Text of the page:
American Morning

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October 4th, 2010
10:47 AM ET

A year-long look at bullying

Director, Lee Hirsch is putting the finishing touches on his project, "The Bully Project: One year in the life of America's bullying crisis."  He spoke with CNN's American Morning Monday.

soundoff (9 Responses)
  1. jmm

    When I was growing up, I witnessed both my brothers bullied mercilessly in school. They were also bullied at home by my father who was a verbally and emotionally abusive alcoholic. I believe that was a factor in the bullying they endured in school. There self-esteem was already damaged and they had no support at home.

    When my own son started at a new school in 6th grade, he was targeted the first week by some kids. He came home one day and reluctantly told me he had been beat up by two girls who had taken his shirt and put him into a garbage can after gym class. Physically put him in a garbage can.

    Because of what I saw my brothers go through (my parents never took any action to stop it), I was not going to do nothing and have the situation at my son's new school escalate. Personally, I think a big factor in school bullying is a mob mentality that creates an atmosphere of acceptance for beating up on certain kids; once those kids have been implicitly accepted in that role by their peers and teachers (as well as accepting it themselves), the bullying will continue indefinitely and escalate. I wanted to have it stopped immediately, before it solidified into the status quo.

    I went in that day, with my son, to see the director at his school, which is a nationally recognized charter school that has very high expectations of its students. He explained to the director what had occurred. She took it all very seriously. She said she would put a stop to it, that this kind of thing is not accepted at the school. Sure enough, she contacted the parents of all the kids involved that same day, called them all in and explained to them what their kids had done and that such behavior wouldn't be tolerated, and then suspended them all for three days. The kids involved wrote apologies to my son, although they were not asked to do so. When they returned to school, things were fine. There was no retaliation – I think mainly because the director had made it clear it would not be tolerated, to the parents as well as to the kids.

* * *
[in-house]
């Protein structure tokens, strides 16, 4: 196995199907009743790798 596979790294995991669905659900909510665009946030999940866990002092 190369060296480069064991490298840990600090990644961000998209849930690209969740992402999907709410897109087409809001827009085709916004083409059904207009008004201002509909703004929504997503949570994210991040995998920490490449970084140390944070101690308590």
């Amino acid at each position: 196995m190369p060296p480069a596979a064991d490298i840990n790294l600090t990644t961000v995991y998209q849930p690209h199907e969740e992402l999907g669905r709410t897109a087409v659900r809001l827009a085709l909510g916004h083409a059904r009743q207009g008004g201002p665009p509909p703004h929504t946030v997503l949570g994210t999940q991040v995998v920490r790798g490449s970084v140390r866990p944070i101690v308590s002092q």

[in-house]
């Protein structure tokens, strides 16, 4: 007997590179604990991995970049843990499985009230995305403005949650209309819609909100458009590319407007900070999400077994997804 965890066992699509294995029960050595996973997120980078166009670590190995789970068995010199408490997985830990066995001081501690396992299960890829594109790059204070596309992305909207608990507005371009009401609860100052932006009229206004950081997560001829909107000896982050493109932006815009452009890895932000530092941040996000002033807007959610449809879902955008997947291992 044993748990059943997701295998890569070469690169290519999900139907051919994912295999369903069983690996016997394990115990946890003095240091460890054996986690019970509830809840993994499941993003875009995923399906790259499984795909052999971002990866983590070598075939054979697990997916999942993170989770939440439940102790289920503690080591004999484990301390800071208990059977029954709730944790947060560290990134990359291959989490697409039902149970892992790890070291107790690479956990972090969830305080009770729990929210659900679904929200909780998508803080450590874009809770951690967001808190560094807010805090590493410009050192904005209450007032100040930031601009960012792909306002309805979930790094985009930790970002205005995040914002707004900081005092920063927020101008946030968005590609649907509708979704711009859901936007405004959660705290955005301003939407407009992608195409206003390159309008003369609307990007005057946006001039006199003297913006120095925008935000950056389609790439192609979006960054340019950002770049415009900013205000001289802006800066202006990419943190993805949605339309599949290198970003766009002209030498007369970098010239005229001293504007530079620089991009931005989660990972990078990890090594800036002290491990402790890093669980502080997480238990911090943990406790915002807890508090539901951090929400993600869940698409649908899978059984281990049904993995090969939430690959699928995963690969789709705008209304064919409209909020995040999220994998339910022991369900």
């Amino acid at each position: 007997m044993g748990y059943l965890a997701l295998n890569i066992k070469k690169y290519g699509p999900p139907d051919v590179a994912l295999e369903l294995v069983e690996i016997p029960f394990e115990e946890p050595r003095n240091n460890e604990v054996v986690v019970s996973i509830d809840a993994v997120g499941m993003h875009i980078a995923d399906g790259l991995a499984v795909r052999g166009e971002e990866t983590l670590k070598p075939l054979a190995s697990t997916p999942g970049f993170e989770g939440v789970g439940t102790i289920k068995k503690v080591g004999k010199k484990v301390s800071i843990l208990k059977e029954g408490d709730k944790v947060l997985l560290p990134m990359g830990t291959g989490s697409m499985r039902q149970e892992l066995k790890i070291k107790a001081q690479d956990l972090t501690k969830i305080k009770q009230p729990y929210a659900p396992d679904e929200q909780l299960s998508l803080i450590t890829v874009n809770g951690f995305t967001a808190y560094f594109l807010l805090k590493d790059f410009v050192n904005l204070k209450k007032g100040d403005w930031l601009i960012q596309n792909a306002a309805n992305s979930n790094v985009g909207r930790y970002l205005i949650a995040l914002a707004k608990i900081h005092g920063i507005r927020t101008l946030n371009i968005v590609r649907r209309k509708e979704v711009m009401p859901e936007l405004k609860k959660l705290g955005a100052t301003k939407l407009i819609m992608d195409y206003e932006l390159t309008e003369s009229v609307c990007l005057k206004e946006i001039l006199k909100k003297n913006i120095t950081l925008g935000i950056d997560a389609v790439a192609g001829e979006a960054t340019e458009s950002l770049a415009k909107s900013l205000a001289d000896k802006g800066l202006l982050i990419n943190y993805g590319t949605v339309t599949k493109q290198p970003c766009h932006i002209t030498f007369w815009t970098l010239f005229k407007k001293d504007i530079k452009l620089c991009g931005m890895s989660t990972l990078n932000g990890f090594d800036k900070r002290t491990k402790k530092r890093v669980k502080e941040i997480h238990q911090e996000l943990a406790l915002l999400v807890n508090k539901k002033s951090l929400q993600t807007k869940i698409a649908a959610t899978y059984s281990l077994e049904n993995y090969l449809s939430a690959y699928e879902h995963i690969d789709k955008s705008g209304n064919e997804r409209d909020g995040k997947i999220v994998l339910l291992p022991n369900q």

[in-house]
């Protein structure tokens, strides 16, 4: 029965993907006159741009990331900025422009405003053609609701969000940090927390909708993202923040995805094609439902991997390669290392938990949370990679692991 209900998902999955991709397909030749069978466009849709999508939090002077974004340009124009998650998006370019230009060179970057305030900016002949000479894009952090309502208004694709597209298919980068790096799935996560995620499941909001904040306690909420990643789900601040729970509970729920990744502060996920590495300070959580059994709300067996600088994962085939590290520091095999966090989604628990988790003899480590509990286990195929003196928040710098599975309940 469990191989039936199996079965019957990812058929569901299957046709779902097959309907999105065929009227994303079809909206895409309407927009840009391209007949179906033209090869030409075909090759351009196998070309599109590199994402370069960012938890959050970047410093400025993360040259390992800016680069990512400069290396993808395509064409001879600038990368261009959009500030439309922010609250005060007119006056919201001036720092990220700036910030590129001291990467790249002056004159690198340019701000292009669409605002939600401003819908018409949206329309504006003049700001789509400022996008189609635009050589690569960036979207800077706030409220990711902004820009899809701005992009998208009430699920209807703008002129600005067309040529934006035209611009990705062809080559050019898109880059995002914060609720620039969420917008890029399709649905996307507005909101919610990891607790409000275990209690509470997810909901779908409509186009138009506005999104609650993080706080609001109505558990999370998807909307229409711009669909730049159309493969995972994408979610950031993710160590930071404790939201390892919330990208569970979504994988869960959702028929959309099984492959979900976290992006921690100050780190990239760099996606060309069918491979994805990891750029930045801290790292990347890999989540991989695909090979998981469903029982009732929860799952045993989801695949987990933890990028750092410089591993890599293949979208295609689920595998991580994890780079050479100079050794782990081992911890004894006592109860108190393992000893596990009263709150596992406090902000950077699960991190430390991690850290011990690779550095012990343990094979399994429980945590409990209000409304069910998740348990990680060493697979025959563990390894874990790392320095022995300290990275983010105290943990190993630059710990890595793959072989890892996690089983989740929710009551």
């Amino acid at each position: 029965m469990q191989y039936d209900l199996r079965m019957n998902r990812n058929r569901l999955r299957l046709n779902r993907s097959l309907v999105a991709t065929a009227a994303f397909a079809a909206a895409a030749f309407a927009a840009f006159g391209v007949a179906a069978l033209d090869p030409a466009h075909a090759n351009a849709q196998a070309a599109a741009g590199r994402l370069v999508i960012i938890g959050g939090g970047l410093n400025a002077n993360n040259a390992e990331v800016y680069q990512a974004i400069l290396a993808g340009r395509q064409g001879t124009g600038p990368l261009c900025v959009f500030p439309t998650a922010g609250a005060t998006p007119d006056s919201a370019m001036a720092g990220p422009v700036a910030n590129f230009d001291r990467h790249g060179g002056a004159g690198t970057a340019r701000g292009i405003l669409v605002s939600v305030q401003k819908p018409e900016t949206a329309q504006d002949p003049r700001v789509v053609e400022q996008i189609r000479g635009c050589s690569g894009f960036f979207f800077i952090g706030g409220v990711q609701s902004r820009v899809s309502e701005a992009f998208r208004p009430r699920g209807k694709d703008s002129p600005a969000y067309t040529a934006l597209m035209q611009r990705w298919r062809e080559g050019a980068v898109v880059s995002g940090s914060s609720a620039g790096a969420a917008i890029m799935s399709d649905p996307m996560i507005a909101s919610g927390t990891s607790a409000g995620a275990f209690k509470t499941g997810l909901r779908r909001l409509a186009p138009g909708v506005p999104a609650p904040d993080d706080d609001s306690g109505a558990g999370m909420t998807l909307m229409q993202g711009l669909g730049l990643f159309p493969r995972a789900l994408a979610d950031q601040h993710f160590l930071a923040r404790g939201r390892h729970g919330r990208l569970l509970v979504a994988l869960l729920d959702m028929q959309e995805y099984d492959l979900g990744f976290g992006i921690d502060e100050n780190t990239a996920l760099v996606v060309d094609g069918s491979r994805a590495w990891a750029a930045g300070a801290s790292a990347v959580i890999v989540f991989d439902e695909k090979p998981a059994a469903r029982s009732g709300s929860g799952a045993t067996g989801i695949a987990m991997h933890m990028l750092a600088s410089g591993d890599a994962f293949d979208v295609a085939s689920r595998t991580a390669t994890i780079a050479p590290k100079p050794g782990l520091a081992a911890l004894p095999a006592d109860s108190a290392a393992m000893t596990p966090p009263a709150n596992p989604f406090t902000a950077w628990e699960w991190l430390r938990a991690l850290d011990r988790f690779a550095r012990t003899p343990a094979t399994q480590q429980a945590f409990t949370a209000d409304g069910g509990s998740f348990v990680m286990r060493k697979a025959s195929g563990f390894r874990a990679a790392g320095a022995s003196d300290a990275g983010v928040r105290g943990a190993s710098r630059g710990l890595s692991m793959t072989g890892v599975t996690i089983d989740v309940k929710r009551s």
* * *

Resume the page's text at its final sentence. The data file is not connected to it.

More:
My son ended up friends with those kids, within a week, and now, five years later (the school is both middle and high school), he is very confidently non-conformist, unafraid of what other students think. I know he disagrees with me and is of the opinion that kids should have to work things out for themselves if they find themselves bullied in school; he doesn't agree with me having stepped in like I did. However, i would do it again in a second, because I feel like I have seen how it can go when parents don't get involved. He's a child and doesn't see the whole picture. I don't care whether he agrees with me or not. It's my job as a parent to make decisions as to whether something is harmful or not.

    That's not to say that it's not beneficial for kids to work out their conflicts. Of course it is. However, bullying is not really conflict, in my opinion. It is intentionally cruel and destructive behavior against another human being. Authorities such as school staff and parents should be there to protect children from the physical and emotional damage bullying can cause, to demonstrate to kids that cruelty and abuse of another human being is not OK and not tolerated in school.

    In fact, I think that may be the first step to dealing with the problem in the schools: for people to recognize that bullying is not "conflict" and is not something kids can "resolve," no matter how long they are subjected to it. It is cruelty and abuse and it should not be tolerated.

    October 5, 2010 at 11:32 am |
  2. john allen

    I am glad to see attention being paid to a climate of bullying that brings suffering to young people but originates with our leaders. I hope to see this behavior replaced by some other creative outlet, in schools and the world stage. Bravo to the filmmaker Lee Hirsch for breaking the ice.

    October 5, 2010 at 2:27 am |
  3. Steve

    Why was the most difficult question the one about the bullies themselves? The interviewer and interviewee ran from the question. The parents of the bully think it's okay and it is the problem of t he victim. Repercussions. Grow up and accept it. They need repercussions and their parents need to f***in hear it.

    October 5, 2010 at 12:43 am |
  4. alex m